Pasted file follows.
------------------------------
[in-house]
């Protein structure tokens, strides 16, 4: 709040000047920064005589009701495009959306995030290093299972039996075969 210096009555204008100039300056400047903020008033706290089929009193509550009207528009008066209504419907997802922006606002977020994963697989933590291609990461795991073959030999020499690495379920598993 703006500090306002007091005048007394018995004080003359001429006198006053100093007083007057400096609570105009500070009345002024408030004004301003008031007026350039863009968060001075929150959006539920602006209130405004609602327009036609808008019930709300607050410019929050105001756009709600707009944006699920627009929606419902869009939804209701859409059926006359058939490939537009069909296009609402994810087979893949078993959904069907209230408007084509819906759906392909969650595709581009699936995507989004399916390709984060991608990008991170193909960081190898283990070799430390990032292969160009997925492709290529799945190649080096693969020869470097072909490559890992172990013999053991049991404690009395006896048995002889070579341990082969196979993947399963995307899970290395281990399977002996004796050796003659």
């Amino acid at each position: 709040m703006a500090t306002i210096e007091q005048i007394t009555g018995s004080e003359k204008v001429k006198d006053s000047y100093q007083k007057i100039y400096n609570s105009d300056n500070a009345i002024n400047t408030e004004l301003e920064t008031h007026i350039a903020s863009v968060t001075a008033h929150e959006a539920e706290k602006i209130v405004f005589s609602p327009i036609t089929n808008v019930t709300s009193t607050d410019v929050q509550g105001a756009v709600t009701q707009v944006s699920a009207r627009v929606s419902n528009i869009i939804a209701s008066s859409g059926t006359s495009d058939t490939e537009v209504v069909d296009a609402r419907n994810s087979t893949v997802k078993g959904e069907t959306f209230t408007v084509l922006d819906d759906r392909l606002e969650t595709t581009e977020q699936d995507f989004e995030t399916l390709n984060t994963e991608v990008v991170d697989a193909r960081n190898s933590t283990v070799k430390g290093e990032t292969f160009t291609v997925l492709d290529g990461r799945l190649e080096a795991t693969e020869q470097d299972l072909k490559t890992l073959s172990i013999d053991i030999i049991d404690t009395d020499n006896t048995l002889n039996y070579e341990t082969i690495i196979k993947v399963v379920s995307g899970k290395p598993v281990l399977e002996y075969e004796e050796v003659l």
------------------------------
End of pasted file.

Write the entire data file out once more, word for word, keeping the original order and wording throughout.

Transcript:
[in-house]
């Protein structure tokens, strides 16, 4: 709040000047920064005589009701495009959306995030290093299972039996075969 210096009555204008100039300056400047903020008033706290089929009193509550009207528009008066209504419907997802922006606002977020994963697989933590291609990461795991073959030999020499690495379920598993 703006500090306002007091005048007394018995004080003359001429006198006053100093007083007057400096609570105009500070009345002024408030004004301003008031007026350039863009968060001075929150959006539920602006209130405004609602327009036609808008019930709300607050410019929050105001756009709600707009944006699920627009929606419902869009939804209701859409059926006359058939490939537009069909296009609402994810087979893949078993959904069907209230408007084509819906759906392909969650595709581009699936995507989004399916390709984060991608990008991170193909960081190898283990070799430390990032292969160009997925492709290529799945190649080096693969020869470097072909490559890992172990013999053991049991404690009395006896048995002889070579341990082969196979993947399963995307899970290395281990399977002996004796050796003659």
């Amino acid at each position: 709040m703006a500090t306002i210096e007091q005048i007394t009555g018995s004080e003359k204008v001429k006198d006053s000047y100093q007083k007057i100039y400096n609570s105009d300056n500070a009345i002024n400047t408030e004004l301003e920064t008031h007026i350039a903020s863009v968060t001075a008033h929150e959006a539920e706290k602006i209130v405004f005589s609602p327009i036609t089929n808008v019930t709300s009193t607050d410019v929050q509550g105001a756009v709600t009701q707009v944006s699920a009207r627009v929606s419902n528009i869009i939804a209701s008066s859409g059926t006359s495009d058939t490939e537009v209504v069909d296009a609402r419907n994810s087979t893949v997802k078993g959904e069907t959306f209230t408007v084509l922006d819906d759906r392909l606002e969650t595709t581009e977020q699936d995507f989004e995030t399916l390709n984060t994963e991608v990008v991170d697989a193909r960081n190898s933590t283990v070799k430390g290093e990032t292969f160009t291609v997925l492709d290529g990461r799945l190649e080096a795991t693969e020869q470097d299972l072909k490559t890992l073959s172990i013999d053991i030999i049991d404690t009395d020499n006896t048995l002889n039996y070579e341990t082969i690495i196979k993947v399963v379920s995307g899970k290395p598993v281990l399977e002996y075969e004796e050796v003659l």